Scientific Name: Clemmys insculpta
A moderately sized turtle, the North American Wood Turtle averages between 5 1/2 and 8 inches in length. They are called "Wood Turtles" not because of their habitat, but because it was thought that their shell resembled in both appearance and texture a piece of wood. The rough shell has growth rings on the scutes and keels, or raised ridges, that move from the center outward. Some Wood Turtles have yellow keels, but they are usually unmarked. The upper shell, or carapace, is usually dark brown in color and the plastron is yellow with black markings. The majority of the Wood Turtle's skin is brown, although the neck is yellow or orange. Male Wood Turtles can be distinguished from females because of their larger size, larger heads, concave plastrons (under shell), and longer tails. Hatchling North American Wood Turtles are less than two inches long and are usually brown or gray.
Male and female Wood Turtles often engage in a courtship ritual that involves swinging their heads at each other. When the female is receptive, the male mounts her, usually in shallow water. They are most likely to mate in spring and fall, although they can mate at any time they are not hibernating. After mating, usually in the early summer, the female turtles build a nest in a sunny, sandy bank near water. She can only produce one clutch, usually consisting of between 5 and 13 eggs, per year. Most eggs fall prey to raccoons, shrews, skunks, and other animals. Eggs hatch after between 47 and 69 days of incubation. It is reported that unlike most turtles, the sex of the hatchling is not dependent on the temperature of incubation. It is estimated that fewer than 30% of the Wood Turtle eggs laid hatch each year.
Found in eastern Canada (Nova Scotia and New Brunswick) and the northeastern United States
The diurnal North American Wood Turtle is a moderately sized, docile creature. Like most other turtles, they are rather shy. If kept in the proper environment, they can become excellent pets.
The North American Wood Turtle spends much of its day foraging for food. They are semi-aquatic and capable of eating in and out of the water.Some groups of North American Wood Turtles are believed to lure earthworms out from the ground by pounding the ground with their feet or shell. It is thought that the earthworms mistake the pounding for a mole's approach or thunder and come to the surface to escape the threat or enjoy the rain. The turtle then, of course, eats them. Any time that the North American Wood Turtle does not spend searching for food, they spend basking. They are used to the cold temperatures found in much of their range, and use the sun to warm up. While adapted to cold weather, they cannot withstand the frigid temperatures of a midwestern winter and instead hibernate throughout the season. They usually burrow on the bottom of the streams or rivers where they make their home, where the water cannot freeze. Even when not hibernating, the North American Wood Turtle rarely ventures out of its stream and generally stays within 2.5 and 15 acres of where it was born, its entire life. North American Wood Turtles are rather intelligent and in laboratory tests were found to perform as well as rats on mazes. The North American Wood Turtle is very adaptable and can be found in a variety of habitats. Its capacity to live in a wide range of environments, including streams, creeks, rivers, woods, thickets, meadows, and swamps, may add to the perception of humans that the Wood Turtles are very smart.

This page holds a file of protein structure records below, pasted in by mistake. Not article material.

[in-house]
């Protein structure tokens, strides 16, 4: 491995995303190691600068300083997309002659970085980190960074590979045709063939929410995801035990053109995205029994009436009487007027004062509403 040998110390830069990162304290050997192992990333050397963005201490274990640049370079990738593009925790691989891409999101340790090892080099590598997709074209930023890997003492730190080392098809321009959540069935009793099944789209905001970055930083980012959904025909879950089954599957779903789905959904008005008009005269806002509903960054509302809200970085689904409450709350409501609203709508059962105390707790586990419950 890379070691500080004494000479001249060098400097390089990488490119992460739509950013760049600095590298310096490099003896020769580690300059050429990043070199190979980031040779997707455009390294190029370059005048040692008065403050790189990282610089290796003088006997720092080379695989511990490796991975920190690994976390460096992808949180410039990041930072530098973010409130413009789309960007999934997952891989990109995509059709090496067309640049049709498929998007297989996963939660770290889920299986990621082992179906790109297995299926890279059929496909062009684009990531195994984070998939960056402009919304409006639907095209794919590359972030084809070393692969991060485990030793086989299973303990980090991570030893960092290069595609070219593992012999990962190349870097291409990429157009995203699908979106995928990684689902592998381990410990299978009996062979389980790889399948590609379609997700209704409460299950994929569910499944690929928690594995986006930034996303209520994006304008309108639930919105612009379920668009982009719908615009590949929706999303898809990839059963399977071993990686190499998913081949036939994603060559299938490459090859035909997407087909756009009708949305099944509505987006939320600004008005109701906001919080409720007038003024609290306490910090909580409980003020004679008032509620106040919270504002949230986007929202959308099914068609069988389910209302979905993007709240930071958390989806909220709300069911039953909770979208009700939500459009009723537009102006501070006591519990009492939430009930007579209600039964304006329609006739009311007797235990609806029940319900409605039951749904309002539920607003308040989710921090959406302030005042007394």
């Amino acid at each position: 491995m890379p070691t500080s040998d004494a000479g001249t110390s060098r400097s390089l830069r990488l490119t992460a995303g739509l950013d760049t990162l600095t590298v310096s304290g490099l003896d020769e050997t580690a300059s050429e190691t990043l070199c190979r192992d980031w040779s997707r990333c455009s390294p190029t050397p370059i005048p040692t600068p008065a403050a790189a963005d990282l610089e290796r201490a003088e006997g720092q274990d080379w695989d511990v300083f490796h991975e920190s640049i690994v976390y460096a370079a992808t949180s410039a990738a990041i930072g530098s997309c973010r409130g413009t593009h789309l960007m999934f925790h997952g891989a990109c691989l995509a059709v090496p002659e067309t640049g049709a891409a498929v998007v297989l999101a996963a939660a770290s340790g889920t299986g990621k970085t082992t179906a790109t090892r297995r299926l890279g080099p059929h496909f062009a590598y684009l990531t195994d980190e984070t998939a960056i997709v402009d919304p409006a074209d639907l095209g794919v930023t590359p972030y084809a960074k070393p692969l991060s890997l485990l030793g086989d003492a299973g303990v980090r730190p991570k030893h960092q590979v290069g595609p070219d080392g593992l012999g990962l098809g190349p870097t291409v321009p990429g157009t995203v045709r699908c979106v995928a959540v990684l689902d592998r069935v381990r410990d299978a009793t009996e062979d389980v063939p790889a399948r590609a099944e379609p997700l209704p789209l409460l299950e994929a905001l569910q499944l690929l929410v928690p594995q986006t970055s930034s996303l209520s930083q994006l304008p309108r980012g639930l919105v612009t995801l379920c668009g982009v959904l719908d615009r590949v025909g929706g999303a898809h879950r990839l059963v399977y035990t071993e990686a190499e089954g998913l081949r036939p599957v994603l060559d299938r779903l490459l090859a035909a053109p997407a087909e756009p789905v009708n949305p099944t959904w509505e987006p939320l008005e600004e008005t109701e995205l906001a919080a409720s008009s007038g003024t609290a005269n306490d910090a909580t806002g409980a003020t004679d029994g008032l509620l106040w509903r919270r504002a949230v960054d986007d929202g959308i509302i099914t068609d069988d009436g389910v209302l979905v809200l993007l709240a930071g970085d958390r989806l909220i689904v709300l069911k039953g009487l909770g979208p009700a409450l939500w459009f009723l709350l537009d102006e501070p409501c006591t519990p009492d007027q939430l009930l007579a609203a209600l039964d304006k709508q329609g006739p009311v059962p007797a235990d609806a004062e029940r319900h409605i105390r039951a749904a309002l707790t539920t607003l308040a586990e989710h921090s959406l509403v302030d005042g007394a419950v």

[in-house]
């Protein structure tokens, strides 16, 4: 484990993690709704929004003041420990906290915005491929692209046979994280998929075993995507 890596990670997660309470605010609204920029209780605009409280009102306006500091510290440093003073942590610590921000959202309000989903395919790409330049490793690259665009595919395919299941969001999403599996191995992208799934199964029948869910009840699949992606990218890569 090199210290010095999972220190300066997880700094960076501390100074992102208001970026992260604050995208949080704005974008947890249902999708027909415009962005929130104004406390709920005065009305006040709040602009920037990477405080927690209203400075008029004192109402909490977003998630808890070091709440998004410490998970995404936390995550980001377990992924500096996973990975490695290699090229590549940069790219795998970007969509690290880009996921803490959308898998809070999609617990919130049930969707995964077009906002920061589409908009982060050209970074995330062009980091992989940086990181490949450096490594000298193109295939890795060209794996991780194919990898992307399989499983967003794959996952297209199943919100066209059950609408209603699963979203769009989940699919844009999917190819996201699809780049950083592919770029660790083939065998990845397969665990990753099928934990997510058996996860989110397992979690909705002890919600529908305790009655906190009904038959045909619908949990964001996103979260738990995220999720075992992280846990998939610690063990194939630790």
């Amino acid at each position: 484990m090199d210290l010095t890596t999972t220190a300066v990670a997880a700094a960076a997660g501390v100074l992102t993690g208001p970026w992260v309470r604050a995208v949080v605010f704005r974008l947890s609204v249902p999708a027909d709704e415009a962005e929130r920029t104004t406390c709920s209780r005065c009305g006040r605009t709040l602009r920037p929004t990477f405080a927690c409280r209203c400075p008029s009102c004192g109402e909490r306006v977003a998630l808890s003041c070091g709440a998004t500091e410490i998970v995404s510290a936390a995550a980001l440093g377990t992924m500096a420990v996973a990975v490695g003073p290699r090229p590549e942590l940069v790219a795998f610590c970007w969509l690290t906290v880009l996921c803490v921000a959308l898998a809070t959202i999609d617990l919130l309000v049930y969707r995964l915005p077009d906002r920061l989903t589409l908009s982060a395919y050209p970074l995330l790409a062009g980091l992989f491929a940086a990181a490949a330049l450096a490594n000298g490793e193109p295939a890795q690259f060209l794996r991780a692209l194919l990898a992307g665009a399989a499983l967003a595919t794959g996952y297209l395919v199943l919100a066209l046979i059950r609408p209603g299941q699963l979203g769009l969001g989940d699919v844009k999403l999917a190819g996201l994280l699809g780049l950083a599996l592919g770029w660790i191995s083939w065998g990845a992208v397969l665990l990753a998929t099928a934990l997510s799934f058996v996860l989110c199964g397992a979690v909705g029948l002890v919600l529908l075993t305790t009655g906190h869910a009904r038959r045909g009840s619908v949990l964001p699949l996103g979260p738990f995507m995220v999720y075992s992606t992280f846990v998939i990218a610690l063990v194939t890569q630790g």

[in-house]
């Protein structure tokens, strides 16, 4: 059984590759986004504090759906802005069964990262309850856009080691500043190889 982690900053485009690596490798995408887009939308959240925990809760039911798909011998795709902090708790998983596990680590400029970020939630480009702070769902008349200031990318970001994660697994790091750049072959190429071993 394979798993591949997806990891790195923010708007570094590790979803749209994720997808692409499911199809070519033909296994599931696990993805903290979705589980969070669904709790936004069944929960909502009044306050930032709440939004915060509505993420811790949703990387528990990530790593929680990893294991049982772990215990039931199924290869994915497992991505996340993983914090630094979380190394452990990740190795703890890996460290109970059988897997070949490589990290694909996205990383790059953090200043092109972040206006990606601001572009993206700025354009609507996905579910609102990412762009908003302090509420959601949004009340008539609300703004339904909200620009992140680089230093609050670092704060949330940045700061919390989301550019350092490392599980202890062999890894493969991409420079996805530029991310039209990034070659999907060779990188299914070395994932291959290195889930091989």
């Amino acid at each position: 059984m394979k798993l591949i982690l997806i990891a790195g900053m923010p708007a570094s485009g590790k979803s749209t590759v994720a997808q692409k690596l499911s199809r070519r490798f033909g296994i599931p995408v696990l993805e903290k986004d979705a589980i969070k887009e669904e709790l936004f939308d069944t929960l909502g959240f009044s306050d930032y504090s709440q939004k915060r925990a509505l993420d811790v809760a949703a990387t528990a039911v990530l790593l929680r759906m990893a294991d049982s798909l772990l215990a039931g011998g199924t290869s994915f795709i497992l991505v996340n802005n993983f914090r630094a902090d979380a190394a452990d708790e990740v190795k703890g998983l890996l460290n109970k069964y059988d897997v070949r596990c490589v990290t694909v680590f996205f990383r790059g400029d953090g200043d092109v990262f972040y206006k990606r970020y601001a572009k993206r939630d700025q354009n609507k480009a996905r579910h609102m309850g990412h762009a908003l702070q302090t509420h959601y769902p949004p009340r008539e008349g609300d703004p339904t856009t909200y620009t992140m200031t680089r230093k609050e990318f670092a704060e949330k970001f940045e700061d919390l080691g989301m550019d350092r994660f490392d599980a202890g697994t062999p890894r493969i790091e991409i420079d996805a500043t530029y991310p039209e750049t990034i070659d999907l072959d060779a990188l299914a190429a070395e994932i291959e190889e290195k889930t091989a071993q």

North American Wood Turtles can be found in eastern Canada (Nova Scotia and New Brunswick) and the northeastern United States. In the United States, they can be found in New England, northern New Jersey, Pennsylvania, south to northern Virginia, northern Michigan, Wisconsin, eastern Minnesota, and northeastern Iowa. In Canada, they are common in Nova Scotia, New Brunswick, southern Quebec, and southern Ontario. North American Wood Turtles used to be highly valued as a food source for humans. They were also thought to have medicinal value. Unfortunately, it is rather difficult to find North American Wood Turtles in their native habitat today because they are being collected and exploited for the pet trade.
In the wild, they have been observed eating flowers, leaves, and plants including strawberries, violets, raspberries and willows, as well as berries, slugs, snails, insects, worms and fungi. They are slow moving, careful eaters and, while they will eat b